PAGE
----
I. CHOOSING A SUBJECT Selecting a subject seems like an easy task, but it is entirely possible to make critical mistakes at this early stage, sabotaging the ultimate outcome. Many students make bad choices at the outset-choices that, in the case of a dissertation, can literally waste years of effort. A good choice will not only be better from a scholarly point of view, but it will also provide a more do-able, fun, and satisfying creative activity for the writer. A good subject has five attributes:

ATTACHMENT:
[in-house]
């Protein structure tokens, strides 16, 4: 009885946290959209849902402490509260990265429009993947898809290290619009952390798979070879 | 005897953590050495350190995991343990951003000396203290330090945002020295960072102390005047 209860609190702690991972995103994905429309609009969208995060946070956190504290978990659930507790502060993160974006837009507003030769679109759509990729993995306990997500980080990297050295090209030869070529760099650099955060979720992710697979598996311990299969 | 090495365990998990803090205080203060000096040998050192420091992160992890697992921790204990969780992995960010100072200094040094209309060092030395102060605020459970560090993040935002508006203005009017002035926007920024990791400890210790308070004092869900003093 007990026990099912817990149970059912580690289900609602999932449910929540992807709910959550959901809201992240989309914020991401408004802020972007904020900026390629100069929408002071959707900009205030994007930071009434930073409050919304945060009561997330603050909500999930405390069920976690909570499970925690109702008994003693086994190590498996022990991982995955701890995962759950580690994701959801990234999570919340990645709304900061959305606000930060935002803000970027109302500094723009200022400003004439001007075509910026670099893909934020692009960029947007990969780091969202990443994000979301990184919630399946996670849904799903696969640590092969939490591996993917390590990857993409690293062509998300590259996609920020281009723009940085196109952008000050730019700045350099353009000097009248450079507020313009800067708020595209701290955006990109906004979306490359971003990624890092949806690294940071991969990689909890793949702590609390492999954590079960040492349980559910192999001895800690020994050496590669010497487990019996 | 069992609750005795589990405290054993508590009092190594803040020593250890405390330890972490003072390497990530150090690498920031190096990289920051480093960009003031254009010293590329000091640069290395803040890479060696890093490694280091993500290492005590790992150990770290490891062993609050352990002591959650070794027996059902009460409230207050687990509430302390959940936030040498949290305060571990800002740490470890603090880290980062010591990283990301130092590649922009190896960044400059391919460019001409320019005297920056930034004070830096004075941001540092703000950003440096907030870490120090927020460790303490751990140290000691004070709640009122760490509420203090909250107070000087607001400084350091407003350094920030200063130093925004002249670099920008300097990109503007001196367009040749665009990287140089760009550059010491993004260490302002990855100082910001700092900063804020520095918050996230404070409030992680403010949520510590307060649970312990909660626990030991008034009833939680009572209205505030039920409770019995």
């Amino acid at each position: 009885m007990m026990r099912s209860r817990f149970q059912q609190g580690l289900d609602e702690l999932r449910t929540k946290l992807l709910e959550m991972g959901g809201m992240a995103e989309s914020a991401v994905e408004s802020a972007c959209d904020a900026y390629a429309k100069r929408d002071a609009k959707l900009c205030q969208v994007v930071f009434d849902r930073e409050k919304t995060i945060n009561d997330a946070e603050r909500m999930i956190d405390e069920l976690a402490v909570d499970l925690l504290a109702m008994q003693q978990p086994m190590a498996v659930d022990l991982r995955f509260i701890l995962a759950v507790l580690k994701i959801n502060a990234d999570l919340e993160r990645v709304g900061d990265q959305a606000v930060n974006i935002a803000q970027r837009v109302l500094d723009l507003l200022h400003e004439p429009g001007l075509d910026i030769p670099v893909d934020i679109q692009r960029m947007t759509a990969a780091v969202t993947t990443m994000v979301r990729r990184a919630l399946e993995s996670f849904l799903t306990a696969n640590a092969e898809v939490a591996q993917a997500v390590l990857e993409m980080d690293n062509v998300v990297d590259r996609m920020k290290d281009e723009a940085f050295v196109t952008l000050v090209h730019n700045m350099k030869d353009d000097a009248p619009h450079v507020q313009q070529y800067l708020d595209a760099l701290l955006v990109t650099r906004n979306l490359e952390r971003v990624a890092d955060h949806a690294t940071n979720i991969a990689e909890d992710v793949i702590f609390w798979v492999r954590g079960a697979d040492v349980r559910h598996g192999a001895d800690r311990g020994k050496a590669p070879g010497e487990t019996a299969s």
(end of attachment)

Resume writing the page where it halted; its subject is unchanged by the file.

1. A good subject is important. The subject must be important in terms of substantive policy, theory construction/validation, or both. Beware, for example, of case studies that have no clear implications for public policy and no particular relation to theories in the field. Even in historical studies, it is best to pick a topic that transcends mere description. For instance, although a history of Wyatt Earp's life might be acceptable, it might be more interesting to write on theories about the role of the American frontier in forming the political culture of the country using Wyatt Earp's life to illustrate.